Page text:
Question: Which vendors will be targeted for coverage? Besides the startups and hip small vendors, will you go after the research labs at the large vendors, like HP and IBM? These old line companies are doing interesting research on disruptive and emerging technologies, but don’t always do a good job talking about them or even commercializing the work.

We have to do both.  So many new and exciting ideas emerge from small companies and the speed with which people are bringing solutions to market and reaching volume is unprecedented.  New Facebook applications can gain 100,000 users in a matter of weeks.  This used to be a great year’s accomplishment.  Web 2.0 technologies are changing the competitive dynamics not just for our end-user clients but for the providers as well and as such, we’ll be looking at a broad cross-section of vendors.  HP and IBM are doing some interesting things and are at least trying to do a better job of closing the gap between research and commercialization and so we’ll certainly be watching what they’re doing.  Even Microsoft should perhaps be mentioned in that same breath these days.  They’re no longer the plucky, fast-moving upstart that Jonathan covered when he began at Gartner 20 years ago but they’re instead an “old line” company not doing a great job of commercializing their work.  All this said, we want to make sure our coverage focuses heavily on a few emerging heavyweights, notably Google and Facebook.  Their social network battle could really be the battle for the next-generation socially-aware application deployment platform and, as such, merits considerable research focus.:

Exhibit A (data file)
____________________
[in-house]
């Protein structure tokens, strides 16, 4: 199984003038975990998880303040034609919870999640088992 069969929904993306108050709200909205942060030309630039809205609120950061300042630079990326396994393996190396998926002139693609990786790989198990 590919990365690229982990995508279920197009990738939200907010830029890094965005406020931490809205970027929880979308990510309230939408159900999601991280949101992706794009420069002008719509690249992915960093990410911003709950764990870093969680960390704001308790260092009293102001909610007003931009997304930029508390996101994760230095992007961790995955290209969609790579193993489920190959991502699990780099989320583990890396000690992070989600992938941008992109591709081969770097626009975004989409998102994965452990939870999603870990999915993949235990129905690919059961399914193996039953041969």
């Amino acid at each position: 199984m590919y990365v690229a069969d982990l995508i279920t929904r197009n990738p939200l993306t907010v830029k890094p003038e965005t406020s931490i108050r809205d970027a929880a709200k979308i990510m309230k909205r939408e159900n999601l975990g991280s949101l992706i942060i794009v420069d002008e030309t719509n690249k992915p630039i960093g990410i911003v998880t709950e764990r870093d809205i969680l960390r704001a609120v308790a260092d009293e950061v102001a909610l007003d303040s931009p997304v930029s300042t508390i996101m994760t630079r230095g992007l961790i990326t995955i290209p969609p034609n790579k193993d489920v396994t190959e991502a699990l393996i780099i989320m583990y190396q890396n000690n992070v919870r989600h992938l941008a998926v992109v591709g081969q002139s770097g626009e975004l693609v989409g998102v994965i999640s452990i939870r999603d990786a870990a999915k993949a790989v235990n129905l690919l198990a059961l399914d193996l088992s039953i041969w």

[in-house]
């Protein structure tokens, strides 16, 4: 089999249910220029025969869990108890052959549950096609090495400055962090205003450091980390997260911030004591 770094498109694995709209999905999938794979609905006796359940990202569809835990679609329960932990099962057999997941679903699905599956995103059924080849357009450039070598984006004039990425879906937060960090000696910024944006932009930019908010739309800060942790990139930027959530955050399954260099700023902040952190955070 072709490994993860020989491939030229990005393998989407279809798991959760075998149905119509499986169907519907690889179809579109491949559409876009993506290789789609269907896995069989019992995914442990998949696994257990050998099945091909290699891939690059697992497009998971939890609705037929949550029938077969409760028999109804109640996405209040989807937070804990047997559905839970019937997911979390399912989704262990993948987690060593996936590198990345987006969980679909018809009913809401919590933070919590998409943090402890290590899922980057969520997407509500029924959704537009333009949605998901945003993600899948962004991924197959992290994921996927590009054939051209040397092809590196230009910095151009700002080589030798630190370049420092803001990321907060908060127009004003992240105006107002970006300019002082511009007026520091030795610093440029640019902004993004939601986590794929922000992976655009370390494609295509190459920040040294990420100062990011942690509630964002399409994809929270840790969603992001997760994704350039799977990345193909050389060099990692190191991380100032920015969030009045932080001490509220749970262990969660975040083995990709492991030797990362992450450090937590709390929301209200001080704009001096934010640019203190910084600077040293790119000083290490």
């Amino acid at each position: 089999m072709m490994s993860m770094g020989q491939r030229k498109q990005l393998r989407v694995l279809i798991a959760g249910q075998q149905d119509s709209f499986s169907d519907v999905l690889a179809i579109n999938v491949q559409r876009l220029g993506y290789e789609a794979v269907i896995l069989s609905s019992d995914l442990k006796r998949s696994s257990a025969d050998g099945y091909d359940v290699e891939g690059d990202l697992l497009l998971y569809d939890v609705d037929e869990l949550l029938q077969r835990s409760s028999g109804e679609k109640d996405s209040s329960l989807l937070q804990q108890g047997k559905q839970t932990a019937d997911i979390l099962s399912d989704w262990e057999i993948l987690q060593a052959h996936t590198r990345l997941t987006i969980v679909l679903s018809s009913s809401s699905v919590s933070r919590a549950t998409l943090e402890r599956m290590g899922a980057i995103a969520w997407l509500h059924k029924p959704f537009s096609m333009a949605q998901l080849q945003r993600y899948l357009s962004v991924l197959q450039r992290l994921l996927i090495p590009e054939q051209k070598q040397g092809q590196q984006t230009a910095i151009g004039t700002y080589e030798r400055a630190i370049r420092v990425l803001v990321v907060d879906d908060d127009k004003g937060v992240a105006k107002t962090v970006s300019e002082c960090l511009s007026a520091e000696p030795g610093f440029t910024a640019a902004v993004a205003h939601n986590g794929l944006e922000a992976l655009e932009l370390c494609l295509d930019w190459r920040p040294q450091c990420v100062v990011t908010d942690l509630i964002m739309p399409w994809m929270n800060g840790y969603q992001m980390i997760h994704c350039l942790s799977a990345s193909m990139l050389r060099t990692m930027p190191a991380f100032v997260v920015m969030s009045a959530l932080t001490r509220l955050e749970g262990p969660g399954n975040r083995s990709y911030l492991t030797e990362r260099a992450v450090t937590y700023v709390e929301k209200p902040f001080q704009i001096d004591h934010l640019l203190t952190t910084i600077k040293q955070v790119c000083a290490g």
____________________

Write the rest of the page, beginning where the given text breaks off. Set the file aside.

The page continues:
Question: Should vendors with emerging and disruptive technologies start briefing you? If yes, what is the best approach to setting up briefings?

Within the scope of our research coverage above and with understanding of our client base, absolutely we are interesting in hearing from vendors with exciting and differentiated solutions.  Vendors are always encouraged to request a briefing on our web site at http://www.amrresearch.com/AboutUs/VendorBriefing.asp

Question: Anything else you would like to add?